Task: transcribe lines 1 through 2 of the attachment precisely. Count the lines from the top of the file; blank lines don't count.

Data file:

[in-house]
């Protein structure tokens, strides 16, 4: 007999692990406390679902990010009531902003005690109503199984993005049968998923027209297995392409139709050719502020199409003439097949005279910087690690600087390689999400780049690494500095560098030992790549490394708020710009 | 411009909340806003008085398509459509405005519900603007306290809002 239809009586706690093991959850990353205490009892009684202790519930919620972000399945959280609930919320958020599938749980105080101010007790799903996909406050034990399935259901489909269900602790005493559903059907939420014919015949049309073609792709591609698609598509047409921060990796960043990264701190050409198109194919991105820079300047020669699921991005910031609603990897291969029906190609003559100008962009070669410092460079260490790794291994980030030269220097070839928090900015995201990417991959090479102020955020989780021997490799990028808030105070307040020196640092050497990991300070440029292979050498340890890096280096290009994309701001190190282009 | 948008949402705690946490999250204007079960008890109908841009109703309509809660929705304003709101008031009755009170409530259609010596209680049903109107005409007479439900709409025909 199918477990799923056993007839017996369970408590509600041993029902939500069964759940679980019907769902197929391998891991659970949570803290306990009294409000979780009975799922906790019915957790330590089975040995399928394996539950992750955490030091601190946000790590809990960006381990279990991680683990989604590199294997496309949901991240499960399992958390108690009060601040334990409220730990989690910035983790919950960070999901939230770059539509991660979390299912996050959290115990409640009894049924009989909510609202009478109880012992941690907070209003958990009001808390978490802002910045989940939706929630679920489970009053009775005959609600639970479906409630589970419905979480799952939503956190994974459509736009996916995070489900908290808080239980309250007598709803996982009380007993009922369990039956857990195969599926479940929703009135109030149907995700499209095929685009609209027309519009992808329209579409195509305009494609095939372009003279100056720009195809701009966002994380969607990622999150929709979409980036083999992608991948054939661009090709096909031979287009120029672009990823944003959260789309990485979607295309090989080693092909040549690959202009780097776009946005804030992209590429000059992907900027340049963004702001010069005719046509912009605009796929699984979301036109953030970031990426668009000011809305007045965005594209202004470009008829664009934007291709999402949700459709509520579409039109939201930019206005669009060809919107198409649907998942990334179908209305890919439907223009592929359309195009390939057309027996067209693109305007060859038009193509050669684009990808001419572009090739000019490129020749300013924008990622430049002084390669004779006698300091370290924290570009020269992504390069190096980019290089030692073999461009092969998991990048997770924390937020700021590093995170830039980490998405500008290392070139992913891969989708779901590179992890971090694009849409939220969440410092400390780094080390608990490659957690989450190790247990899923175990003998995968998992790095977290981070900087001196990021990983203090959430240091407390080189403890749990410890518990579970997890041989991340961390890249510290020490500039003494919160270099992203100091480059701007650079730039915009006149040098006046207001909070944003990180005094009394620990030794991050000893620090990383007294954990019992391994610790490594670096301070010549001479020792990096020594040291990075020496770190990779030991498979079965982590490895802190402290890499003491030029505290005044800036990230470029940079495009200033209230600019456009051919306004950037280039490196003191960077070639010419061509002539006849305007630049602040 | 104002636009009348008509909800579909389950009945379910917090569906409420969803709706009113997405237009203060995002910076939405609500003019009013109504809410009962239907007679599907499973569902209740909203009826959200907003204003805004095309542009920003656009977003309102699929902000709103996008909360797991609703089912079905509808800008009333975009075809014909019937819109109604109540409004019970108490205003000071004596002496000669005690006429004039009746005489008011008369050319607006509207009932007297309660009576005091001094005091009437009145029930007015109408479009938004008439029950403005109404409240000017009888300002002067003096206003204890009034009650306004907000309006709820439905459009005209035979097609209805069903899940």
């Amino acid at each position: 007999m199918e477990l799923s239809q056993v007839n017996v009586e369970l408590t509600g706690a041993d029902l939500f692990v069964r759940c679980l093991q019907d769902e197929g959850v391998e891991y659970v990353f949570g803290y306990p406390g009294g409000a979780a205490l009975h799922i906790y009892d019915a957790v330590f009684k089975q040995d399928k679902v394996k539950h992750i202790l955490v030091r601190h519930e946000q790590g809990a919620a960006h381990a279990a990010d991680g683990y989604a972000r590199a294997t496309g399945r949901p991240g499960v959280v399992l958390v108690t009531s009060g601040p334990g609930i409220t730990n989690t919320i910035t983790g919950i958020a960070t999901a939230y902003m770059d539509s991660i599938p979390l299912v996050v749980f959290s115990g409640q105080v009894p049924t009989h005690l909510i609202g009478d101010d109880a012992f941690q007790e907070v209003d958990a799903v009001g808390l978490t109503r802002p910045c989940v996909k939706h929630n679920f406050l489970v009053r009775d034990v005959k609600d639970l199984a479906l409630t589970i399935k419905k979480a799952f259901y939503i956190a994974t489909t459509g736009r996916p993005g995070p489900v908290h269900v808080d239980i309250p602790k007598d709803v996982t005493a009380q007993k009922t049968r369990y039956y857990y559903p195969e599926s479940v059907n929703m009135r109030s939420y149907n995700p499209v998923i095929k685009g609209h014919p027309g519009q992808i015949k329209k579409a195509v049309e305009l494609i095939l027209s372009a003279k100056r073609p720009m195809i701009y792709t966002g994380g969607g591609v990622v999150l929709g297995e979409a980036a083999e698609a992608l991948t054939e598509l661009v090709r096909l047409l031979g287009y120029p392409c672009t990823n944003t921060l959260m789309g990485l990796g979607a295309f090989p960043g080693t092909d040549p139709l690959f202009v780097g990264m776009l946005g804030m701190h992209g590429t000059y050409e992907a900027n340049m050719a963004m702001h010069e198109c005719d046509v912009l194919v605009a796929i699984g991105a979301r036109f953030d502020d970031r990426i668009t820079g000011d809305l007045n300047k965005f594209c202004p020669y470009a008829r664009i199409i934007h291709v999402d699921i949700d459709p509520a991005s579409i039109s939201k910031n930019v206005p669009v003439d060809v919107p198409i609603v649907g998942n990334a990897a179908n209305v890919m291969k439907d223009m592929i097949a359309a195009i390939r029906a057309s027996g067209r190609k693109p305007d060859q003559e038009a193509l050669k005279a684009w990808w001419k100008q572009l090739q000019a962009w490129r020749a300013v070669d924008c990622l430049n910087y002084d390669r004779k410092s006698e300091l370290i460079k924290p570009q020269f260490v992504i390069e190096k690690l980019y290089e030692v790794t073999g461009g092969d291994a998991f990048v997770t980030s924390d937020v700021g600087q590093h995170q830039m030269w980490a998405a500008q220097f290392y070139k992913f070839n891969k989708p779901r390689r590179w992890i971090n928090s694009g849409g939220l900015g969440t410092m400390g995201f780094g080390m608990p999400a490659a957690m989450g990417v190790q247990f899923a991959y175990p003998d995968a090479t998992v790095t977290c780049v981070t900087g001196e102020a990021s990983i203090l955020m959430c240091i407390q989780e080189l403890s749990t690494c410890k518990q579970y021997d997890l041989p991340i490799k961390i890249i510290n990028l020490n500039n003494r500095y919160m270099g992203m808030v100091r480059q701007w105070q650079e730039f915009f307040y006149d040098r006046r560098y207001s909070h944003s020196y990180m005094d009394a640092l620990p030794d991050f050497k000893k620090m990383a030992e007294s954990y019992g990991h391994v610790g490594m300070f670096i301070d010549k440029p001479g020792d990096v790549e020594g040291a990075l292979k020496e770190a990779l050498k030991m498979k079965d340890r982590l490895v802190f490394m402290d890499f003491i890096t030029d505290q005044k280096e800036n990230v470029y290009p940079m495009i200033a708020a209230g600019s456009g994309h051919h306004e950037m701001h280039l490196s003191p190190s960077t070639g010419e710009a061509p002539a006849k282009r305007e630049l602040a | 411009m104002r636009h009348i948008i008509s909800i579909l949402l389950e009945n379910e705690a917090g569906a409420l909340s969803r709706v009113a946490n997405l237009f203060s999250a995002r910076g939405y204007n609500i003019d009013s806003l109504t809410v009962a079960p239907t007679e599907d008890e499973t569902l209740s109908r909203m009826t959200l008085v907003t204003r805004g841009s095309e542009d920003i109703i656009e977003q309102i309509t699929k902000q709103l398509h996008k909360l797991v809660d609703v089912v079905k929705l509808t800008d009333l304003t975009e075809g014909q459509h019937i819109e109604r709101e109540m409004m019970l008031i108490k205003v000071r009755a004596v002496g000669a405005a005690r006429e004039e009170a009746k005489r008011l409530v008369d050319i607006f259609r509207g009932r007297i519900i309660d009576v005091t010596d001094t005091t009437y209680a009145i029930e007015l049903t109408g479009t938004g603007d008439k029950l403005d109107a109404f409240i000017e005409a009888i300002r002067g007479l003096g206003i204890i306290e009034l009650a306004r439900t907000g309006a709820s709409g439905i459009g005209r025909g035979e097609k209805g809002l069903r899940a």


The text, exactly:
[in-house]
């Protein structure tokens, strides 16, 4: 007999692990406390679902990010009531902003005690109503199984993005049968998923027209297995392409139709050719502020199409003439097949005279910087690690600087390689999400780049690494500095560098030992790549490394708020710009 | 411009909340806003008085398509459509405005519900603007306290809002 239809009586706690093991959850990353205490009892009684202790519930919620972000399945959280609930919320958020599938749980105080101010007790799903996909406050034990399935259901489909269900602790005493559903059907939420014919015949049309073609792709591609698609598509047409921060990796960043990264701190050409198109194919991105820079300047020669699921991005910031609603990897291969029906190609003559100008962009070669410092460079260490790794291994980030030269220097070839928090900015995201990417991959090479102020955020989780021997490799990028808030105070307040020196640092050497990991300070440029292979050498340890890096280096290009994309701001190190282009 | 948008949402705690946490999250204007079960008890109908841009109703309509809660929705304003709101008031009755009170409530259609010596209680049903109107005409007479439900709409025909 199918477990799923056993007839017996369970408590509600041993029902939500069964759940679980019907769902197929391998891991659970949570803290306990009294409000979780009975799922906790019915957790330590089975040995399928394996539950992750955490030091601190946000790590809990960006381990279990991680683990989604590199294997496309949901991240499960399992958390108690009060601040334990409220730990989690910035983790919950960070999901939230770059539509991660979390299912996050959290115990409640009894049924009989909510609202009478109880012992941690907070209003958990009001808390978490802002910045989940939706929630679920489970009053009775005959609600639970479906409630589970419905979480799952939503956190994974459509736009996916995070489900908290808080239980309250007598709803996982009380007993009922369990039956857990195969599926479940929703009135109030149907995700499209095929685009609209027309519009992808329209579409195509305009494609095939372009003279100056720009195809701009966002994380969607990622999150929709979409980036083999992608991948054939661009090709096909031979287009120029672009990823944003959260789309990485979607295309090989080693092909040549690959202009780097776009946005804030992209590429000059992907900027340049963004702001010069005719046509912009605009796929699984979301036109953030970031990426668009000011809305007045965005594209202004470009008829664009934007291709999402949700459709509520579409039109939201930019206005669009060809919107198409649907998942990334179908209305890919439907223009592929359309195009390939057309027996067209693109305007060859038009193509050669684009990808001419572009090739000019490129020749300013924008990622430049002084390669004779006698300091370290924290570009020269992504390069190096980019290089030692073999461009092969998991990048997770924390937020700021590093995170830039980490998405500008290392070139992913891969989708779901590179992890971090694009849409939220969440410092400390780094080390608990490659957690989450190790247990899923175990003998995968998992790095977290981070900087001196990021990983203090959430240091407390080189403890749990410890518990579970997890041989991340961390890249510290020490500039003494919160270099992203100091480059701007650079730039915009006149040098006046207001909070944003990180005094009394620990030794991050000893620090990383007294954990019992391994610790490594670096301070010549001479020792990096020594040291990075020496770190990779030991498979079965982590490895802190402290890499003491030029505290005044800036990230470029940079495009200033209230600019456009051919306004950037280039490196003191960077070639010419061509002539006849305007630049602040 | 104002636009009348008509909800579909389950009945379910917090569906409420969803709706009113997405237009203060995002910076939405609500003019009013109504809410009962239907007679599907499973569902209740909203009826959200907003204003805004095309542009920003656009977003309102699929902000709103996008909360797991609703089912079905509808800008009333975009075809014909019937819109109604109540409004019970108490205003000071004596002496000669005690006429004039009746005489008011008369050319607006509207009932007297309660009576005091001094005091009437009145029930007015109408479009938004008439029950403005109404409240000017009888300002002067003096206003204890009034009650306004907000309006709820439905459009005209035979097609209805069903899940």